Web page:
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Opinion: Are you in an ‘exclusive’ business relationship?

Posted: September 9, 2019 by Carole McAfee Wallace

Many companies engage independent contractors to perform services. And when the relationship turns sour, the parties often fight over whether the independent contractor is actually an employee who’s entitled to notice of termination and other benefits.

In 2009, the Ontario Court of Appeal confirmed that there is an intermediate category between employees and independent contractors. A “dependent contractor” relationship exists where a worker — who was labelled an independent contractor — can show a certain minimum economic dependency on the company, demonstrated by complete or near-complete exclusivity.

If someone is found to be a dependent contractor, the company can’t terminate services without providing reasonable notice equal to what an employee would receive.

In 2016, in a second key decision, the Court of Appeal said a “high level of dependency and exclusivity” is needed to establish the dependent contractor relationship, and that exclusivity can’t be determined by a snapshot. The full work history must be considered.

One recent court case can help to guide businesses looking to assess such working relationships.

On July 31, the Ontario Court of Appeal’s decision in Thurston. v. Ontario (Children’s Lawyer) offered particular insights into the concepts of “exclusivity” and “dependency” when it comes to dependent contractors.

Barbara Thurston, a sole practitioner lawyer, provided legal services to Ontario Children’s Lawyer (OCL) between 2002 and 2015. She was a member of the OCL panel of 380 lawyers and provided services through a series of fixed-term contracts, each of which required reappointment by OCL. The contracts didn’t restrict her ability to work for others, and some of the contracts expressly required her to state that her practice included work for others. The contracts also didn’t guarantee a minimum volume of work.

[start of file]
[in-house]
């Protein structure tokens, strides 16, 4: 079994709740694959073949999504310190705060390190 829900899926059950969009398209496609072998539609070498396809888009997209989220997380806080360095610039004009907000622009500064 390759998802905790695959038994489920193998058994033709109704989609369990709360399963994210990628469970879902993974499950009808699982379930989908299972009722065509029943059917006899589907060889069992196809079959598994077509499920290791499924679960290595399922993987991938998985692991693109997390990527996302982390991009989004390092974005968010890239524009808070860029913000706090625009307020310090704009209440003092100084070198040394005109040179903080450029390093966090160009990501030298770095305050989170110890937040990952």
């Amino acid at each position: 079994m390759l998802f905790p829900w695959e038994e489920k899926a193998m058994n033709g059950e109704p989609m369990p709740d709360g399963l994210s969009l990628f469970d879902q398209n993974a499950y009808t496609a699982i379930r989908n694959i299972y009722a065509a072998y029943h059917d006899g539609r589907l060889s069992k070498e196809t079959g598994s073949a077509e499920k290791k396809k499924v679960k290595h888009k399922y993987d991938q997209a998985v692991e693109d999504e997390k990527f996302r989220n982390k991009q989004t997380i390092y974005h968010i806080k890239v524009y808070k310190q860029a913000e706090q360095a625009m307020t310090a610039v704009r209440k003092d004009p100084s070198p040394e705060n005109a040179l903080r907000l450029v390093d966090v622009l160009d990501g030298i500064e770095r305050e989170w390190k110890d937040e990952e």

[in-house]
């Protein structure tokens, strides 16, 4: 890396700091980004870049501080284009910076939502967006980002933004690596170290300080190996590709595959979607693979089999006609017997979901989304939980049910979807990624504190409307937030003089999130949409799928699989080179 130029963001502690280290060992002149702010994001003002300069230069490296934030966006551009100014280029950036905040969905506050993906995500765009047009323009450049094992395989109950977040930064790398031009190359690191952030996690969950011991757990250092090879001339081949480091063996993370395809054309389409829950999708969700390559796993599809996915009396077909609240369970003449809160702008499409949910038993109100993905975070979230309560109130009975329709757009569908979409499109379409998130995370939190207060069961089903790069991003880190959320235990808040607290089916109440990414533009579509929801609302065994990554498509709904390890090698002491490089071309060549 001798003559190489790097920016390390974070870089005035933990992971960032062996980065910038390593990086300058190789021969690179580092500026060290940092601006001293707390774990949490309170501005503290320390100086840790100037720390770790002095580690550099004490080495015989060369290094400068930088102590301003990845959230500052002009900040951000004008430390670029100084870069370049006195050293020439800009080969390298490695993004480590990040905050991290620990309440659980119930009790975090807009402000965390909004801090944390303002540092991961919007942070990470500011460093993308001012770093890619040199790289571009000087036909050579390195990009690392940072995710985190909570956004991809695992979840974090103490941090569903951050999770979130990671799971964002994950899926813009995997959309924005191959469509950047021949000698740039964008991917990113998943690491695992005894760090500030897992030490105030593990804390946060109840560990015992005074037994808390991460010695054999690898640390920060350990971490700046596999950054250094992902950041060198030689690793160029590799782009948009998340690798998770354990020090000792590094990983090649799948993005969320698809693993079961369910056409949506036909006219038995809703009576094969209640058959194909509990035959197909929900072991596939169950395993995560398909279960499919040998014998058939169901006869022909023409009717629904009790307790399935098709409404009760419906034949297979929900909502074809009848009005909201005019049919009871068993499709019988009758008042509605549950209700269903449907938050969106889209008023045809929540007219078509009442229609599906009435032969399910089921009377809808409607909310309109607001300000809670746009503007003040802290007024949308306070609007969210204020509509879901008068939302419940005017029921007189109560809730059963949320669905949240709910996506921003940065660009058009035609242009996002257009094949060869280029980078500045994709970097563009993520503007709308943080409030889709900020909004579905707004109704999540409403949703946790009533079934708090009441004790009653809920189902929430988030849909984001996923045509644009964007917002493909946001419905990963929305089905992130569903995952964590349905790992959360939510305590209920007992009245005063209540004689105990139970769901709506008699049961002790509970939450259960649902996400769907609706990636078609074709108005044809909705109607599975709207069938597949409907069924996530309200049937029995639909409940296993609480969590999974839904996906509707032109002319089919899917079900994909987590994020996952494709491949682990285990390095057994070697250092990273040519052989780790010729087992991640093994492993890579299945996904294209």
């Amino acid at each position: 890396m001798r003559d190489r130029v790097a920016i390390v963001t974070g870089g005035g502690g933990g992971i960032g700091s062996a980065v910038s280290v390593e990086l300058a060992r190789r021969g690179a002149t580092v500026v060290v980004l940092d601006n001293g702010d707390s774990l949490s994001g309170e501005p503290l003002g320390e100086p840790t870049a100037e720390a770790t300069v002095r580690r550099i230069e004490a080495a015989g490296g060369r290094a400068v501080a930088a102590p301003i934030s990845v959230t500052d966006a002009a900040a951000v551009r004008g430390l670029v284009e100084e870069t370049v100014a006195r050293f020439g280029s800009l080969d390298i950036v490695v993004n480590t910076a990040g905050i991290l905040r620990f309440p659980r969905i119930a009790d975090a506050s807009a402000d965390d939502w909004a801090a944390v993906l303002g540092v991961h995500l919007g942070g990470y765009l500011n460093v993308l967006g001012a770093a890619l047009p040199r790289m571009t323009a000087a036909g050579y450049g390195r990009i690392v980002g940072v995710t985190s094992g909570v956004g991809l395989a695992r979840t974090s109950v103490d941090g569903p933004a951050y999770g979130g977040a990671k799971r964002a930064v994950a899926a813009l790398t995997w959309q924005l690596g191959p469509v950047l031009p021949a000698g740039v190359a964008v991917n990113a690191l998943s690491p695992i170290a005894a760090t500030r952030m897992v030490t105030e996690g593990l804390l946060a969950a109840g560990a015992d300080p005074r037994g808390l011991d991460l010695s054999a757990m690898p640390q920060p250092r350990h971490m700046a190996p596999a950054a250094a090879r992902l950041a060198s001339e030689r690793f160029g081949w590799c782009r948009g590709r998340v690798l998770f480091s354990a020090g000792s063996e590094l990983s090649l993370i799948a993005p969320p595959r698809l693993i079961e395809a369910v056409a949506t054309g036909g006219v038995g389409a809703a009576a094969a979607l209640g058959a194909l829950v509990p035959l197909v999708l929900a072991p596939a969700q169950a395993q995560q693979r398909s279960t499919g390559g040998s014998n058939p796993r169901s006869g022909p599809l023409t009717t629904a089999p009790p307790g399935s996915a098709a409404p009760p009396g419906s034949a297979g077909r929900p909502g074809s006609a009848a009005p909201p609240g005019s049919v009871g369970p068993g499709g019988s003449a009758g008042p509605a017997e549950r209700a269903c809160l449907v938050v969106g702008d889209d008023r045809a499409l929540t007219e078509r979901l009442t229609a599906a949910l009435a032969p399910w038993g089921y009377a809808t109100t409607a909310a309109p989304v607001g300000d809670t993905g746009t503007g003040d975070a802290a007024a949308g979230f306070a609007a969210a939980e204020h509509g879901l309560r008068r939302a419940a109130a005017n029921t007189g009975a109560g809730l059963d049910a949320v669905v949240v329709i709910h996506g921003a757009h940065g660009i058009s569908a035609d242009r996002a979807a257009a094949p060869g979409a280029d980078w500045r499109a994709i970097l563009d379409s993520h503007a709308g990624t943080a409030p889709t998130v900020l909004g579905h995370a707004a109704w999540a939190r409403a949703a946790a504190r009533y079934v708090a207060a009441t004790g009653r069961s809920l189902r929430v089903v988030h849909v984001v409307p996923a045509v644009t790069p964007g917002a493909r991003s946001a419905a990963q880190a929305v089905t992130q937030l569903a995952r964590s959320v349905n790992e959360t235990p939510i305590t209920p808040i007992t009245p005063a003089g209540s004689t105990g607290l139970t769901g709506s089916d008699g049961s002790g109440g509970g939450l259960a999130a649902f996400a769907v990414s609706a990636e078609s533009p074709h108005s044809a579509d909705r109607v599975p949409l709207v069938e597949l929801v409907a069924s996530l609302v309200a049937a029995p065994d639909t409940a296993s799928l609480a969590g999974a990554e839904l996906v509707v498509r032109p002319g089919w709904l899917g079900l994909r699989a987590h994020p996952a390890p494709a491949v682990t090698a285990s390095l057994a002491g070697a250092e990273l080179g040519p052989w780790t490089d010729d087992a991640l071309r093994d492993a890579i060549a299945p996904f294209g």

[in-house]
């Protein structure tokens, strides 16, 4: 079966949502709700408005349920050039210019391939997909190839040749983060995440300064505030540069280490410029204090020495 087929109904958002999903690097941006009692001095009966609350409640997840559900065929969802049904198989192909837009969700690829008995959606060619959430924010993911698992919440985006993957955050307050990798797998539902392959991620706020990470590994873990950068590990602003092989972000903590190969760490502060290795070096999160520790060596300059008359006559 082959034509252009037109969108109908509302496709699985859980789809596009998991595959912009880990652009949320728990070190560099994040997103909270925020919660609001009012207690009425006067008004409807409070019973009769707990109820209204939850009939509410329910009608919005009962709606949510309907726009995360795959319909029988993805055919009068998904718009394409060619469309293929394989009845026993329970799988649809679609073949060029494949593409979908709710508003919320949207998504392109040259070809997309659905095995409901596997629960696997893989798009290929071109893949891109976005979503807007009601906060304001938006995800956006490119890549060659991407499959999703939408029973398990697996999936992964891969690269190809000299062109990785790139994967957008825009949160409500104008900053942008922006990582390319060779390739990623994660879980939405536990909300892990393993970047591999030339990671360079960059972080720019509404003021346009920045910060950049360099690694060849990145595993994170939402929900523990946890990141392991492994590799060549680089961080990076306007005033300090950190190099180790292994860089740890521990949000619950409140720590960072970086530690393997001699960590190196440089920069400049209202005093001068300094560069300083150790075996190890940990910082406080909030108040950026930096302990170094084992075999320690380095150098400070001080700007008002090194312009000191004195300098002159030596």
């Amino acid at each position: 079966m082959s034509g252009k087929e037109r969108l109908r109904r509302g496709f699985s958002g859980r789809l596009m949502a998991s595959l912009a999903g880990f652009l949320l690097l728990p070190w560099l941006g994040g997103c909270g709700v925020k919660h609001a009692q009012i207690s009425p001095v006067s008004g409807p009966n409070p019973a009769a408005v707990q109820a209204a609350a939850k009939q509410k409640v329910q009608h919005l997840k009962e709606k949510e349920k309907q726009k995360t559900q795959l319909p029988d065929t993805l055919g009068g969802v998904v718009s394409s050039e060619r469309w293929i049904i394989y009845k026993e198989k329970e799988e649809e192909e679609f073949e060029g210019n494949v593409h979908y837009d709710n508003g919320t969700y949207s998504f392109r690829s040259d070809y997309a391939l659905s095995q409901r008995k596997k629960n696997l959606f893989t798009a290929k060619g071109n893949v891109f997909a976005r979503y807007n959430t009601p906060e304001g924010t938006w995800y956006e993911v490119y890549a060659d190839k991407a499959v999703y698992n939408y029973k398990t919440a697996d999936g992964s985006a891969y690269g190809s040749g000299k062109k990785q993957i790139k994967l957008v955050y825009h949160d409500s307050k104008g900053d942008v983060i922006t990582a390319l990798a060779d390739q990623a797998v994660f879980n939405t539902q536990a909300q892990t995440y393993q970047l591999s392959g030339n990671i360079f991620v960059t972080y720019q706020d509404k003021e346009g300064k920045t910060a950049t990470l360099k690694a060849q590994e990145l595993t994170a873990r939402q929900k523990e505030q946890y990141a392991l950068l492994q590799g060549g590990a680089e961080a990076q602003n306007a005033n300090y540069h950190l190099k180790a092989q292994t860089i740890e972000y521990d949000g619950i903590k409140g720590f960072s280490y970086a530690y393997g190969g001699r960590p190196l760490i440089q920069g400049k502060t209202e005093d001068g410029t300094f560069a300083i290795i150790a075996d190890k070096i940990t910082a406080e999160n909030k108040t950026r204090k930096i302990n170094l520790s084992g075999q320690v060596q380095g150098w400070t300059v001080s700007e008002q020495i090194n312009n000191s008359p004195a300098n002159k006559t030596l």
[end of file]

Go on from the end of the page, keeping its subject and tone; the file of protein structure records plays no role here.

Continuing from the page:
When OCL didn’t renew Thurston’s contract in 2015, she sued – claiming she was a dependent contractor and entitled to 20 months’ termination pay. The OCL said she was an independent contractor.

Key evidence in this case included a chart that tracked her billings from 2002-2015. Over 13 years, between 14.8% to 62.6% of her overall billings were for OCL. In the last three years it accounted for a respective 62.6%, 47.5%, and 50.1%, and the overall annual average during the 13 years was 39.9%.

The motions judge focused on the continuous 13-year relationship, the fact that Thurston performed work that was integral to OCL’s services, and that OCL had a great deal of control over her work and working conditions. OCL consistently accounted for less than half of Thurson’s work. But considering the permanent nature of the relationship, and the fact that the work was so integral to OCL, the scales tipped in favor of a dependent contractor status.

OCL appealed. Relying on earlier decisions, the Ontario Court of Appeal confirmed that a certain minimum economic dependency may be demonstrated when it comes to extending entitlements for termination notice. Exclusivity, and therefore income, was a key to determining economic dependence.

The court went on to state that “near-complete” exclusivity can’t be reduced to a specific number that determines dependent contractor status, and that additional factors may be relevant. Having said that, the court also said that near-exclusivity requires substantially more than 50% of the billings. Otherwise, exclusivity — the hallmark of dependent contractor status — would be rendered meaningless.

When examining the entire relationship, only 39.9% of Thurston’s earnings came from OCL. This wasn’t a “near-exclusive” relationship.

While additional factors may be relevant, this recent case suggests that a longstanding “independent contractor” with only one source of income could be seen as a “dependent contractor”.

Businesses should ensure that their contractors are permitted to work for others, and do in fact work for others. These businesses should also include express provisions in agreements, where the workers can confirm they perform work for others.

If exclusivity and dependency is a realistic risk, the contracts should also include a termination provision that meets the employment standards for termination, or provides a formula to calculate the notice of termination that meets those minimums.

Details like these could help to avoid costly legal battles in the future.

  • Carole McAfee Wallace is a partner at Fernandes Hearn LLP, and can be reached at 416-203-9551. This column is intended for information purposes only and does not constitute legal advice.

 

 

 

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